Cobalt-Chromium-Molybdenum alloy, which is simply referred to as Cobalt-Chrome, is used in the dental sector. It is a derivative of the ISO 5832 alloy, or ASTM F75, that has its historical origins as a Stellite alloy, and which was originally developed as a casting alloy for orthopedic implant use. The dental alloy, however, differs from the implant Cobalt-Chrome alloy since it is nickel (Ni) free and has tungsten (W) added to a much higher content. Moreover, the current use of this dental alloy in metal AM LPBF is controlled under license by the patent owners. The dental alloy has very good strength (>1300 MPa after stress relieving), biocompatibility, and is readily coated with enamel without issue. Coupling the ability to make accurate customer specific abutments, crowns, and bridges, through precision metal AM techniques has led to this alloys huge success and popularity.
A more generic medical implant version of this alloy has found uses in other industry sectors, the most common of which is aerospace and the Oil & Gas, because of its similarity to the Stellite 21 alloy. Alloy compositions with higher carbon contents are likely to be slightly better where wear resistance is required, but this alloy exhibits moderately good tensile strength (>1100 MPa) with high toughness, ductility (elongation 18-20%), good corrosion resistance, and works well at high temperature. As with most AM metals, the final properties can be tailored to specific requirements through careful selection of heat treatments cycles.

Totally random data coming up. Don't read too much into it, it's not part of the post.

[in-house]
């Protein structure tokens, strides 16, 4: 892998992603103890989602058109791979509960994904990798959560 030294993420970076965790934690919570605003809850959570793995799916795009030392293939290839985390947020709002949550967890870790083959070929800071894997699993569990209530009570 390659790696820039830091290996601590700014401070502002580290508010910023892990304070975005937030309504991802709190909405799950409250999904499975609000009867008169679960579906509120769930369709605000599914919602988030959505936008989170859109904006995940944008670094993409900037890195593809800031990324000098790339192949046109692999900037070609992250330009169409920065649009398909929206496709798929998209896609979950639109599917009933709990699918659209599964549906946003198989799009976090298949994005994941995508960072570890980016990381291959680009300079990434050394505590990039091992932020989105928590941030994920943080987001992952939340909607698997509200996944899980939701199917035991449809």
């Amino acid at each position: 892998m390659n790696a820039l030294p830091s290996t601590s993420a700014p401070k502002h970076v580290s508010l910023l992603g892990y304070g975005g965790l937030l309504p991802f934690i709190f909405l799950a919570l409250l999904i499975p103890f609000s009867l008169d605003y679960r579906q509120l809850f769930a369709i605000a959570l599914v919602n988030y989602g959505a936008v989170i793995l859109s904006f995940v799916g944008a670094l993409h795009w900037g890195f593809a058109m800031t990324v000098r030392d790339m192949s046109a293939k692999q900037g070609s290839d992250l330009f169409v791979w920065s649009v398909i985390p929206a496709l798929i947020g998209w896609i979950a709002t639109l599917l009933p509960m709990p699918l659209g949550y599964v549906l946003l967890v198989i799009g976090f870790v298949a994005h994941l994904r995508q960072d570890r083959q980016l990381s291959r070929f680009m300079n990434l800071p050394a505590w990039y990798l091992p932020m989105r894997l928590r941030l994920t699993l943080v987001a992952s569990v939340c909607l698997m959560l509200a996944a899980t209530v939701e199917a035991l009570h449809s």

This information is excerpted from a Renishaw paper, The status quo of metal alloys for additive manufacturing.